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Joachim L. Dagg [5]Joachim Dagg [1]
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  1. Joachim Dagg (2012). The Paradox of Sexual Reproduction and the Levels of Selection: Can Sociobiology Shed a Light? Philosophy and Theory in Biology 4 (20130604).
    The group selection controversy largely focuses on altruism (e.g., Wilson 1983; Lloyd 2001; Shavit 2004; Okasha 2006, 173ff; Borrello 2010; Leigh 2010; Rosas 2010; Hamilton and Dimond in press). Multilevel selection theory is a resolution of this controversy. Whereas kin selection partitions inclusive fitness into direct and indirect components (via influencing the replication of copies of genes in other individuals), multilevel selection considers within-group and between-group components of fitness (Gardner et al. 2011; Lion et al. 2011). Two scenarios of multilevel (...)
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  2. Joachim L. Dagg (2011). Exploring Mouse Trap History. Evolution Education and Outreach 4 (3):397-414.
    Since intelligent design (ID) advocates claimed the ubiquitous mouse trap as an example of systems that cannot have evolved, mouse trap history is doubly relevant to studying material culture. On the one hand, debunking ID claims about mouse traps and, by implication, also about other irreducibly complex systems has a high educational value. On the other hand, a case study of mouse trap history may contribute insights to the academic discussion about material culture evolution. Michael Behe argued that mouse traps (...)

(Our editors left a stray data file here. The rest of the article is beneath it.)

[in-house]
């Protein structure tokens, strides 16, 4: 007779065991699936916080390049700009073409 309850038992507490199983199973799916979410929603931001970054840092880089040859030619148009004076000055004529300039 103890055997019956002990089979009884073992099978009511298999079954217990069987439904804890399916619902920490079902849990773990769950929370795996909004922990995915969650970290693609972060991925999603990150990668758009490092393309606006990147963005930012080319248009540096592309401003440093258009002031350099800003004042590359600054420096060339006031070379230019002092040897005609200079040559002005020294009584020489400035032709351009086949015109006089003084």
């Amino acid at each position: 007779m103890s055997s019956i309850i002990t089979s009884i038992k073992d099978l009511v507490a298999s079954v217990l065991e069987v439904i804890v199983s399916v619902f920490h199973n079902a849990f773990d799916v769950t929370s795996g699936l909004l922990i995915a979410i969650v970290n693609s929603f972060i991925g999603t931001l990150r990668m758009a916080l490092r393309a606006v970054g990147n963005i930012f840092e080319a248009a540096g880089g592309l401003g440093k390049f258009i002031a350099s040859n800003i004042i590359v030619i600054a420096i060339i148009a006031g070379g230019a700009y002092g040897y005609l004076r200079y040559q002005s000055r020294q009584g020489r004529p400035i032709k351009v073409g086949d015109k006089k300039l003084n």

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  3. Joachim L. Dagg, Arthur G. Tansley’s ‘New Psychology’ and its Relation to Ecology. Web Ecology 2007.
    In 1935, A. G. Tansley, who was knighted later, proposed the ecosystem concept. Nevertheless, this concept was not without predecessors. Why did Tansley’s ecosystem prevail and not one of its competitors? The purpose of this article is to pin the distinguishing features of Tansley’s ecosystem down, as far as the published record allows. It is an exercise in finding the difference that made a difference. Besides being a pioneering ecologist, Tansley was an adept of psychoanalysis. His interest even led him (...)
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  4. Joachim L. Dagg (2004). The Diverse Interactors. Biology and Philosophy 19 (2):305-306.
  5. Joachim L. Dagg (2003). Ecosystem Organization as Side-Effects of Replicator and Interactor Activities. Biology and Philosophy 18 (3):491-492.
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  6. Joachim L. Dagg (2003). Forgery: Prediction's Vile Twin. Science 302:783-784.